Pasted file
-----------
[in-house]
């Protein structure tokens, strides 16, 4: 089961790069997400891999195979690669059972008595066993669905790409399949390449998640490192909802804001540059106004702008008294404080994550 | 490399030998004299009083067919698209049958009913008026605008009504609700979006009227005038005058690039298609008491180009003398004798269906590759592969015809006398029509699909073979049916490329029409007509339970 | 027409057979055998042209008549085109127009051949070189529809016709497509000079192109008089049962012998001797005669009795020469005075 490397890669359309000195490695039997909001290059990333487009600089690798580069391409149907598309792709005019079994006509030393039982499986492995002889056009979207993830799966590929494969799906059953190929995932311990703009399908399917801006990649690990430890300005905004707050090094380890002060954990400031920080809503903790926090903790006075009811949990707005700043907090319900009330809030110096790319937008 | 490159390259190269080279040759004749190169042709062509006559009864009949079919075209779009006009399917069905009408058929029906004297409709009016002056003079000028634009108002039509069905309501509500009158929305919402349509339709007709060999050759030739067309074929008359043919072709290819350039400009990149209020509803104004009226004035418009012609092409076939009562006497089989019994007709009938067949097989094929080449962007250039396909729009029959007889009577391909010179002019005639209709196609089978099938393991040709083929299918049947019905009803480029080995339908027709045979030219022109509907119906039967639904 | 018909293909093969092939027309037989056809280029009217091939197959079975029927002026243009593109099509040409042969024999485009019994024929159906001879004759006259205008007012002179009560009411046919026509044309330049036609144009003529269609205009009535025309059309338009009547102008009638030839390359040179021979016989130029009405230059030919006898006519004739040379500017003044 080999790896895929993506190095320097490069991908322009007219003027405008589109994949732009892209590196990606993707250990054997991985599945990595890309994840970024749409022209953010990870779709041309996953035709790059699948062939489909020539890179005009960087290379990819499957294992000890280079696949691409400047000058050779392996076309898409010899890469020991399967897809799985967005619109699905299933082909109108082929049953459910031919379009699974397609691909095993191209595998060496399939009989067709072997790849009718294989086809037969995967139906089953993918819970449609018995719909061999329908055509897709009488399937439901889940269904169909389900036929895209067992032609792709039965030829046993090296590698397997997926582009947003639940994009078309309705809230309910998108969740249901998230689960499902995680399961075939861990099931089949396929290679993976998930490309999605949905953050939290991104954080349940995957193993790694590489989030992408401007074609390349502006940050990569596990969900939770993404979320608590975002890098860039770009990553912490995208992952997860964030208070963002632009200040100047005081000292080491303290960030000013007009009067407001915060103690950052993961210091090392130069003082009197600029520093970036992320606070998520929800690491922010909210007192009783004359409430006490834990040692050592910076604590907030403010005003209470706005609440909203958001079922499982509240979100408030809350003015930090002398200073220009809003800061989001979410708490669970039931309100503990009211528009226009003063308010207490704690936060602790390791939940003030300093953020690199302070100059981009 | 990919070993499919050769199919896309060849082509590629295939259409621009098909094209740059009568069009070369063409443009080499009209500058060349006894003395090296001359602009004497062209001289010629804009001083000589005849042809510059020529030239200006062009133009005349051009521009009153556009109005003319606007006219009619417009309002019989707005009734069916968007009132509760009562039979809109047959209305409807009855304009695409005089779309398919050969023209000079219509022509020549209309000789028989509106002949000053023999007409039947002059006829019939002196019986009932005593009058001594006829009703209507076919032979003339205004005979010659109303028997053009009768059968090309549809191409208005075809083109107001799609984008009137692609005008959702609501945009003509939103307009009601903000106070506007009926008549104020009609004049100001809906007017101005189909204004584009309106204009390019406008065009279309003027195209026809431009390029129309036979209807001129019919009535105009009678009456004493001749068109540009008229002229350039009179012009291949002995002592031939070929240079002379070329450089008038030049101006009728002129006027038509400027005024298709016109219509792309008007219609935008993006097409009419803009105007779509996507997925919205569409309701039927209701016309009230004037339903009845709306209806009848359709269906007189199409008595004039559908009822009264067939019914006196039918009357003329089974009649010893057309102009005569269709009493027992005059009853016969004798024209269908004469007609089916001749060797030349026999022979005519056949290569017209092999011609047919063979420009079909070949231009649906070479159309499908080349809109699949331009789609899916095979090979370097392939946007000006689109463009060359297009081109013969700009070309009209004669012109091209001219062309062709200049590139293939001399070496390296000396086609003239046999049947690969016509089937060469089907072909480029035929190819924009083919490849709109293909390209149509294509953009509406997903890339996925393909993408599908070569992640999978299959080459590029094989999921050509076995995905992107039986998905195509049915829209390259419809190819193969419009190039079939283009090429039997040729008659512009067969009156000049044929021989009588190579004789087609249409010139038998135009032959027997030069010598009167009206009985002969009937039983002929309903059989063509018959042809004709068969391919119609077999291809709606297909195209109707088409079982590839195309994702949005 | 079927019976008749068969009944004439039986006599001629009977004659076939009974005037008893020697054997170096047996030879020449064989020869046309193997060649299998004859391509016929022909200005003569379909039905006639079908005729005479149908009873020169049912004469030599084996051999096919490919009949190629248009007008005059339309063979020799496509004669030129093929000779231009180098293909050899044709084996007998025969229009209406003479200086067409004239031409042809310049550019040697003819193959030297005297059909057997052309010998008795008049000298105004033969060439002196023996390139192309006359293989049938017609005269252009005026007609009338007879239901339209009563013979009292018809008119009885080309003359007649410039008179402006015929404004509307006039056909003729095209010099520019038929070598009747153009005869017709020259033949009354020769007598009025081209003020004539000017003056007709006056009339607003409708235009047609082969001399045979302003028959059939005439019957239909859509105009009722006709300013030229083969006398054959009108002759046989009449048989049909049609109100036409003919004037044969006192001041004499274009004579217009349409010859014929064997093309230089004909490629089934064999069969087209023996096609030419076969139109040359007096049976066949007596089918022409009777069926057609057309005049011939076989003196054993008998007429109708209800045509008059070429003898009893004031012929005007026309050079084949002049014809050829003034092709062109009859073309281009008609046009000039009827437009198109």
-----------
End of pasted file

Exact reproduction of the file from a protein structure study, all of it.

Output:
[in-house]
């Protein structure tokens, strides 16, 4: 089961790069997400891999195979690669059972008595066993669905790409399949390449998640490192909802804001540059106004702008008294404080994550 | 490399030998004299009083067919698209049958009913008026605008009504609700979006009227005038005058690039298609008491180009003398004798269906590759592969015809006398029509699909073979049916490329029409007509339970 | 027409057979055998042209008549085109127009051949070189529809016709497509000079192109008089049962012998001797005669009795020469005075 490397890669359309000195490695039997909001290059990333487009600089690798580069391409149907598309792709005019079994006509030393039982499986492995002889056009979207993830799966590929494969799906059953190929995932311990703009399908399917801006990649690990430890300005905004707050090094380890002060954990400031920080809503903790926090903790006075009811949990707005700043907090319900009330809030110096790319937008 | 490159390259190269080279040759004749190169042709062509006559009864009949079919075209779009006009399917069905009408058929029906004297409709009016002056003079000028634009108002039509069905309501509500009158929305919402349509339709007709060999050759030739067309074929008359043919072709290819350039400009990149209020509803104004009226004035418009012609092409076939009562006497089989019994007709009938067949097989094929080449962007250039396909729009029959007889009577391909010179002019005639209709196609089978099938393991040709083929299918049947019905009803480029080995339908027709045979030219022109509907119906039967639904 | 018909293909093969092939027309037989056809280029009217091939197959079975029927002026243009593109099509040409042969024999485009019994024929159906001879004759006259205008007012002179009560009411046919026509044309330049036609144009003529269609205009009535025309059309338009009547102008009638030839390359040179021979016989130029009405230059030919006898006519004739040379500017003044 080999790896895929993506190095320097490069991908322009007219003027405008589109994949732009892209590196990606993707250990054997991985599945990595890309994840970024749409022209953010990870779709041309996953035709790059699948062939489909020539890179005009960087290379990819499957294992000890280079696949691409400047000058050779392996076309898409010899890469020991399967897809799985967005619109699905299933082909109108082929049953459910031919379009699974397609691909095993191209595998060496399939009989067709072997790849009718294989086809037969995967139906089953993918819970449609018995719909061999329908055509897709009488399937439901889940269904169909389900036929895209067992032609792709039965030829046993090296590698397997997926582009947003639940994009078309309705809230309910998108969740249901998230689960499902995680399961075939861990099931089949396929290679993976998930490309999605949905953050939290991104954080349940995957193993790694590489989030992408401007074609390349502006940050990569596990969900939770993404979320608590975002890098860039770009990553912490995208992952997860964030208070963002632009200040100047005081000292080491303290960030000013007009009067407001915060103690950052993961210091090392130069003082009197600029520093970036992320606070998520929800690491922010909210007192009783004359409430006490834990040692050592910076604590907030403010005003209470706005609440909203958001079922499982509240979100408030809350003015930090002398200073220009809003800061989001979410708490669970039931309100503990009211528009226009003063308010207490704690936060602790390791939940003030300093953020690199302070100059981009 | 990919070993499919050769199919896309060849082509590629295939259409621009098909094209740059009568069009070369063409443009080499009209500058060349006894003395090296001359602009004497062209001289010629804009001083000589005849042809510059020529030239200006062009133009005349051009521009009153556009109005003319606007006219009619417009309002019989707005009734069916968007009132509760009562039979809109047959209305409807009855304009695409005089779309398919050969023209000079219509022509020549209309000789028989509106002949000053023999007409039947002059006829019939002196019986009932005593009058001594006829009703209507076919032979003339205004005979010659109303028997053009009768059968090309549809191409208005075809083109107001799609984008009137692609005008959702609501945009003509939103307009009601903000106070506007009926008549104020009609004049100001809906007017101005189909204004584009309106204009390019406008065009279309003027195209026809431009390029129309036979209807001129019919009535105009009678009456004493001749068109540009008229002229350039009179012009291949002995002592031939070929240079002379070329450089008038030049101006009728002129006027038509400027005024298709016109219509792309008007219609935008993006097409009419803009105007779509996507997925919205569409309701039927209701016309009230004037339903009845709306209806009848359709269906007189199409008595004039559908009822009264067939019914006196039918009357003329089974009649010893057309102009005569269709009493027992005059009853016969004798024209269908004469007609089916001749060797030349026999022979005519056949290569017209092999011609047919063979420009079909070949231009649906070479159309499908080349809109699949331009789609899916095979090979370097392939946007000006689109463009060359297009081109013969700009070309009209004669012109091209001219062309062709200049590139293939001399070496390296000396086609003239046999049947690969016509089937060469089907072909480029035929190819924009083919490849709109293909390209149509294509953009509406997903890339996925393909993408599908070569992640999978299959080459590029094989999921050509076995995905992107039986998905195509049915829209390259419809190819193969419009190039079939283009090429039997040729008659512009067969009156000049044929021989009588190579004789087609249409010139038998135009032959027997030069010598009167009206009985002969009937039983002929309903059989063509018959042809004709068969391919119609077999291809709606297909195209109707088409079982590839195309994702949005 | 079927019976008749068969009944004439039986006599001629009977004659076939009974005037008893020697054997170096047996030879020449064989020869046309193997060649299998004859391509016929022909200005003569379909039905006639079908005729005479149908009873020169049912004469030599084996051999096919490919009949190629248009007008005059339309063979020799496509004669030129093929000779231009180098293909050899044709084996007998025969229009209406003479200086067409004239031409042809310049550019040697003819193959030297005297059909057997052309010998008795008049000298105004033969060439002196023996390139192309006359293989049938017609005269252009005026007609009338007879239901339209009563013979009292018809008119009885080309003359007649410039008179402006015929404004509307006039056909003729095209010099520019038929070598009747153009005869017709020259033949009354020769007598009025081209003020004539000017003056007709006056009339607003409708235009047609082969001399045979302003028959059939005439019957239909859509105009009722006709300013030229083969006398054959009108002759046989009449048989049909049609109100036409003919004037044969006192001041004499274009004579217009349409010859014929064997093309230089004909490629089934064999069969087209023996096609030419076969139109040359007096049976066949007596089918022409009777069926057609057309005049011939076989003196054993008998007429109708209800045509008059070429003898009893004031012929005007026309050079084949002049014809050829003034092709062109009859073309281009008609046009000039009827437009198109």